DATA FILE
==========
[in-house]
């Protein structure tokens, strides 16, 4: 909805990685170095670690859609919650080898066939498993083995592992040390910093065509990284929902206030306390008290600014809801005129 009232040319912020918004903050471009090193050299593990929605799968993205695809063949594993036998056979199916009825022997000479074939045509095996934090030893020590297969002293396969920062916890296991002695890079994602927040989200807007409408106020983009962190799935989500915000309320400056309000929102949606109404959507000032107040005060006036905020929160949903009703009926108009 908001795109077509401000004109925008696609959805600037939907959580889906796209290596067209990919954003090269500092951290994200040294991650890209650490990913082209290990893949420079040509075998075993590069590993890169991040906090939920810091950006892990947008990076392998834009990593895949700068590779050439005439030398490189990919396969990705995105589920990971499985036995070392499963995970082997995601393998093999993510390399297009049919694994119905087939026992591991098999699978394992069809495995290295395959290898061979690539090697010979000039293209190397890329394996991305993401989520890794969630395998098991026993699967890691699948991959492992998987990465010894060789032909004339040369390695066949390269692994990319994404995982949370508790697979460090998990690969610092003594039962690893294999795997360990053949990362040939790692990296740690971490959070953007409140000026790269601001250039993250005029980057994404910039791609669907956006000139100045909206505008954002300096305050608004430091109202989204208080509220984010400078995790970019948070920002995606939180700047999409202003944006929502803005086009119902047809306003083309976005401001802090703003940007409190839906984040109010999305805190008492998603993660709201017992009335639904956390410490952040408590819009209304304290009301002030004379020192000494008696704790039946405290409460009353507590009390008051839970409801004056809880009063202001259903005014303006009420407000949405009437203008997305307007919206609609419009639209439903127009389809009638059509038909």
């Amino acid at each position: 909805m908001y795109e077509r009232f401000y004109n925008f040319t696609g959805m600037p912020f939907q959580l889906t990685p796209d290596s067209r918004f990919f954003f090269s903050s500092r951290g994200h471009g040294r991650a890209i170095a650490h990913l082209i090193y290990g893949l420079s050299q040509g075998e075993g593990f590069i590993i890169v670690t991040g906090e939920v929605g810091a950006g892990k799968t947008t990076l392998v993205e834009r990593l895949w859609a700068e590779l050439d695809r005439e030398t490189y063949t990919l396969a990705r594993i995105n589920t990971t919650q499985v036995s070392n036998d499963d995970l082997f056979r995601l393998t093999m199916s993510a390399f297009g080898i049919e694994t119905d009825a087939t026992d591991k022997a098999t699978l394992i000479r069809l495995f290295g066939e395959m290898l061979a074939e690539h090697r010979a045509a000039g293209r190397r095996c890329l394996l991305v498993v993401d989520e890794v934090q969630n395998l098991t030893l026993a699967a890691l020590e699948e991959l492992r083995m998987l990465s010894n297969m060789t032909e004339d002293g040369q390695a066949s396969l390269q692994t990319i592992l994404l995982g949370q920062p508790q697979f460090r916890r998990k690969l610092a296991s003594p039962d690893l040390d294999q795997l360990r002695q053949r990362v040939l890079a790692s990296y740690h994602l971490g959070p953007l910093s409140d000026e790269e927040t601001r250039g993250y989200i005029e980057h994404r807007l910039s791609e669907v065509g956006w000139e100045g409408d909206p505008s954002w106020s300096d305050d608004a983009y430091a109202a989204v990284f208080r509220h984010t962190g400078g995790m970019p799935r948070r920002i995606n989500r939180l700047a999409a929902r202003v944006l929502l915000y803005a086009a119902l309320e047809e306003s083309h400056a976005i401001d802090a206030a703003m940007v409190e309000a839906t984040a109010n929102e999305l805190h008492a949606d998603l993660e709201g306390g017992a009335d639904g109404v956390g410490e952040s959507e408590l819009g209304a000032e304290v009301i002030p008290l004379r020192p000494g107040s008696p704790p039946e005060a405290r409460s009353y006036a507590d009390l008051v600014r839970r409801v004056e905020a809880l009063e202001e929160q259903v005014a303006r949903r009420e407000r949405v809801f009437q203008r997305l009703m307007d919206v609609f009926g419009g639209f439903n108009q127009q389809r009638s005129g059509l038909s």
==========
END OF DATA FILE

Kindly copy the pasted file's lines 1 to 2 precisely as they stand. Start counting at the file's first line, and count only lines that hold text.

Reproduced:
[in-house]
């Protein structure tokens, strides 16, 4: 909805990685170095670690859609919650080898066939498993083995592992040390910093065509990284929902206030306390008290600014809801005129 009232040319912020918004903050471009090193050299593990929605799968993205695809063949594993036998056979199916009825022997000479074939045509095996934090030893020590297969002293396969920062916890296991002695890079994602927040989200807007409408106020983009962190799935989500915000309320400056309000929102949606109404959507000032107040005060006036905020929160949903009703009926108009 908001795109077509401000004109925008696609959805600037939907959580889906796209290596067209990919954003090269500092951290994200040294991650890209650490990913082209290990893949420079040509075998075993590069590993890169991040906090939920810091950006892990947008990076392998834009990593895949700068590779050439005439030398490189990919396969990705995105589920990971499985036995070392499963995970082997995601393998093999993510390399297009049919694994119905087939026992591991098999699978394992069809495995290295395959290898061979690539090697010979000039293209190397890329394996991305993401989520890794969630395998098991026993699967890691699948991959492992998987990465010894060789032909004339040369390695066949390269692994990319994404995982949370508790697979460090998990690969610092003594039962690893294999795997360990053949990362040939790692990296740690971490959070953007409140000026790269601001250039993250005029980057994404910039791609669907956006000139100045909206505008954002300096305050608004430091109202989204208080509220984010400078995790970019948070920002995606939180700047999409202003944006929502803005086009119902047809306003083309976005401001802090703003940007409190839906984040109010999305805190008492998603993660709201017992009335639904956390410490952040408590819009209304304290009301002030004379020192000494008696704790039946405290409460009353507590009390008051839970409801004056809880009063202001259903005014303006009420407000949405009437203008997305307007919206609609419009639209439903127009389809009638059509038909």